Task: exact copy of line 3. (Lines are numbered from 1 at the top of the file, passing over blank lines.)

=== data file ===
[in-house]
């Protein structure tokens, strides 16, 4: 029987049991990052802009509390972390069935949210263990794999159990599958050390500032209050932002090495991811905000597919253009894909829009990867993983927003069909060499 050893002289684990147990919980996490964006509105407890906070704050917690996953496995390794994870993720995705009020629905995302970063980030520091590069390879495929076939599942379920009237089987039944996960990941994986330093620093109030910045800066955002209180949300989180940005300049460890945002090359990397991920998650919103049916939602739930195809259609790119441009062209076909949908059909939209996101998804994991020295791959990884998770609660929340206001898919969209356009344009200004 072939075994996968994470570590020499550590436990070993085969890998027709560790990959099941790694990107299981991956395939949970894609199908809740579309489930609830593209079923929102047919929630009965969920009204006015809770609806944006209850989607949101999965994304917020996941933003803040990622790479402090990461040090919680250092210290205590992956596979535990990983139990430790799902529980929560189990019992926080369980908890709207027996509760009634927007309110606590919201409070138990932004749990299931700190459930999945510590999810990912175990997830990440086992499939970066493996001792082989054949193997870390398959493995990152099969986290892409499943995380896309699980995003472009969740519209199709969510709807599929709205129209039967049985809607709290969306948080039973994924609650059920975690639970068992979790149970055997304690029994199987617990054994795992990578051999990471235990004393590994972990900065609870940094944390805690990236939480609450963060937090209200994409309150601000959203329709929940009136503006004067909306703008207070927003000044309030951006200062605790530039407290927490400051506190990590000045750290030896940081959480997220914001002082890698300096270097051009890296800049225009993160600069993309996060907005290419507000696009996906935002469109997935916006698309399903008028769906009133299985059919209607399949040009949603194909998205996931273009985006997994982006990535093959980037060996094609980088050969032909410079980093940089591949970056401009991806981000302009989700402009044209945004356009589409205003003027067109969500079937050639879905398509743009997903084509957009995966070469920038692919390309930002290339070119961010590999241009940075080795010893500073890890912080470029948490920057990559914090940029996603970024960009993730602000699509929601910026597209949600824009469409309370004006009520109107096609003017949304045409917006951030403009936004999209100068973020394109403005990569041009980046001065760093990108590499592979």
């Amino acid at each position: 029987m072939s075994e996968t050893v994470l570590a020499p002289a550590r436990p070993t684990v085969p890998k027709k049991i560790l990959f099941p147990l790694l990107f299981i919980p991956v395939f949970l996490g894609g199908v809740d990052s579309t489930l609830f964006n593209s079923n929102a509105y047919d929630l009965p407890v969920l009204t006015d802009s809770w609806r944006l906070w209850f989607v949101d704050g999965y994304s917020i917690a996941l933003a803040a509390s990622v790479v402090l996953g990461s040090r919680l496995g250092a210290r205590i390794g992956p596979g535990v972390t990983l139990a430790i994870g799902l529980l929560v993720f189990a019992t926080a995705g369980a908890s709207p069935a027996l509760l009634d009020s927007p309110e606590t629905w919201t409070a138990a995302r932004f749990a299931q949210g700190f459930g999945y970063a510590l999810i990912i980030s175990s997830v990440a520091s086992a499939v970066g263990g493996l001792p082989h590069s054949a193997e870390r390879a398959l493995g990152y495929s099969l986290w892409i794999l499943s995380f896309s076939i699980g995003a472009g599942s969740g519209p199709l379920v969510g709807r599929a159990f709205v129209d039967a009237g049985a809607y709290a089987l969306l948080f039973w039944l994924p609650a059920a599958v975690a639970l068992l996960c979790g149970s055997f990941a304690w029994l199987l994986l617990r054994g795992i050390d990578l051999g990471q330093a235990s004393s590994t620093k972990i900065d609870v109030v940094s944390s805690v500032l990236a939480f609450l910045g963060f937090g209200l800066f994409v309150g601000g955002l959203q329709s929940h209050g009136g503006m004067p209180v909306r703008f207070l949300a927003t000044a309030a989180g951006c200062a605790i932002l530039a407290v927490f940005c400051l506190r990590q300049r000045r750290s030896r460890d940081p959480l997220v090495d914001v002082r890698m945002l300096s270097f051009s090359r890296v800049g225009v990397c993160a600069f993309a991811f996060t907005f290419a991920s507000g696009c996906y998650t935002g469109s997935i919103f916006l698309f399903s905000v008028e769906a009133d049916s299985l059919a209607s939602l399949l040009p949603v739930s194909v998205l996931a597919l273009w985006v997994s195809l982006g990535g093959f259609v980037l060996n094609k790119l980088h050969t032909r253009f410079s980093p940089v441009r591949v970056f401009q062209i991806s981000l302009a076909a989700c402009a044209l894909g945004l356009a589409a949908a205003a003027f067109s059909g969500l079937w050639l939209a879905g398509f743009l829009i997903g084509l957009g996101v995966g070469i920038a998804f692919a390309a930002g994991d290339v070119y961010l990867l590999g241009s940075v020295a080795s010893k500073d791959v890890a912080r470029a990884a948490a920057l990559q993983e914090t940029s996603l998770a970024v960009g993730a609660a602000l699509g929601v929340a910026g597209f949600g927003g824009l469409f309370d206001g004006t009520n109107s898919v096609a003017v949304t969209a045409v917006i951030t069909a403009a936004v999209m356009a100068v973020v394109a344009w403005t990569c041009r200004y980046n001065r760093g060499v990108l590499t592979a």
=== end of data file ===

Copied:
């Amino acid at each position: 029987m072939s075994e996968t050893v994470l570590a020499p002289a550590r436990p070993t684990v085969p890998k027709k049991i560790l990959f099941p147990l790694l990107f299981i919980p991956v395939f949970l996490g894609g199908v809740d990052s579309t489930l609830f964006n593209s079923n929102a509105y047919d929630l009965p407890v969920l009204t006015d802009s809770w609806r944006l906070w209850f989607v949101d704050g999965y994304s917020i917690a996941l933003a803040a509390s990622v790479v402090l996953g990461s040090r919680l496995g250092a210290r205590i390794g992956p596979g535990v972390t990983l139990a430790i994870g799902l529980l929560v993720f189990a019992t926080a995705g369980a908890s709207p069935a027996l509760l009634d009020s927007p309110e606590t629905w919201t409070a138990a995302r932004f749990a299931q949210g700190f459930g999945y970063a510590l999810i990912i980030s175990s997830v990440a520091s086992a499939v970066g263990g493996l001792p082989h590069s054949a193997e870390r390879a398959l493995g990152y495929s099969l986290w892409i794999l499943s995380f896309s076939i699980g995003a472009g599942s969740g519209p199709l379920v969510g709807r599929a159990f709205v129209d039967a009237g049985a809607y709290a089987l969306l948080f039973w039944l994924p609650a059920a599958v975690a639970l068992l996960c979790g149970s055997f990941a304690w029994l199987l994986l617990r054994g795992i050390d990578l051999g990471q330093a235990s004393s590994t620093k972990i900065d609870v109030v940094s944390s805690v500032l990236a939480f609450l910045g963060f937090g209200l800066f994409v309150g601000g955002l959203q329709s929940h209050g009136g503006m004067p209180v909306r703008f207070l949300a927003t000044a309030a989180g951006c200062a605790i932002l530039a407290v927490f940005c400051l506190r990590q300049r000045r750290s030896r460890d940081p959480l997220v090495d914001v002082r890698m945002l300096s270097f051009s090359r890296v800049g225009v990397c993160a600069f993309a991811f996060t907005f290419a991920s507000g696009c996906y998650t935002g469109s997935i919103f916006l698309f399903s905000v008028e769906a009133d049916s299985l059919a209607s939602l399949l040009p949603v739930s194909v998205l996931a597919l273009w985006v997994s195809l982006g990535g093959f259609v980037l060996n094609k790119l980088h050969t032909r253009f410079s980093p940089v441009r591949v970056f401009q062209i991806s981000l302009a076909a989700c402009a044209l894909g945004l356009a589409a949908a205003a003027f067109s059909g969500l079937w050639l939209a879905g398509f743009l829009i997903g084509l957009g996101v995966g070469i920038a998804f692919a390309a930002g994991d290339v070119y961010l990867l590999g241009s940075v020295a080795s010893k500073d791959v890890a912080r470029a990884a948490a920057l990559q993983e914090t940029s996603l998770a970024v960009g993730a609660a602000l699509g929601v929340a910026g597209f949600g927003g824009l469409f309370d206001g004006t009520n109107s898919v096609a003017v949304t969209a045409v917006i951030t069909a403009a936004v999209m356009a100068v973020v394109a344009w403005t990569c041009r200004y980046n001065r760093g060499v990108l590499t592979a």